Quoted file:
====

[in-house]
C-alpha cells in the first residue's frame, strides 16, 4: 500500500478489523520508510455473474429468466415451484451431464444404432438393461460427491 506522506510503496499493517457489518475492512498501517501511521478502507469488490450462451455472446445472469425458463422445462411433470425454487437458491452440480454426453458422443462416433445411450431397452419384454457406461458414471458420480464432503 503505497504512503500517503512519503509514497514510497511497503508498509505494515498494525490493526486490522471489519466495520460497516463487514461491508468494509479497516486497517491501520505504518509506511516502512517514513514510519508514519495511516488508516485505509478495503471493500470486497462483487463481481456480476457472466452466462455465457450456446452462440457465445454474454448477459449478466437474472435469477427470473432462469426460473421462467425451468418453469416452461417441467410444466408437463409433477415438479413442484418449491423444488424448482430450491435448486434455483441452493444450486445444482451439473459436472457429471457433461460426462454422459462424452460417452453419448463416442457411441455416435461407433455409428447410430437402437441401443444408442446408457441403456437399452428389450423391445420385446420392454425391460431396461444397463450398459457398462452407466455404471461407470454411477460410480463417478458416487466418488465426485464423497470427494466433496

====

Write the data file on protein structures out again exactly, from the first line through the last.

[in-house]
C-alpha cells in the first residue's frame, strides 16, 4: 500500500478489523520508510455473474429468466415451484451431464444404432438393461460427491 506522506510503496499493517457489518475492512498501517501511521478502507469488490450462451455472446445472469425458463422445462411433470425454487437458491452440480454426453458422443462416433445411450431397452419384454457406461458414471458420480464432503 503505497504512503500517503512519503509514497514510497511497503508498509505494515498494525490493526486490522471489519466495520460497516463487514461491508468494509479497516486497517491501520505504518509506511516502512517514513514510519508514519495511516488508516485505509478495503471493500470486497462483487463481481456480476457472466452466462455465457450456446452462440457465445454474454448477459449478466437474472435469477427470473432462469426460473421462467425451468418453469416452461417441467410444466408437463409433477415438479413442484418449491423444488424448482430450491435448486434455483441452493444450486445444482451439473459436472457429471457433461460426462454422459462424452460417452453419448463416442457411441455416435461407433455409428447410430437402437441401443444408442446408457441403456437399452428389450423391445420385446420392454425391460431396461444397463450398459457398462452407466455404471461407470454411477460410480463417478458416487466418488465426485464423497470427494466433496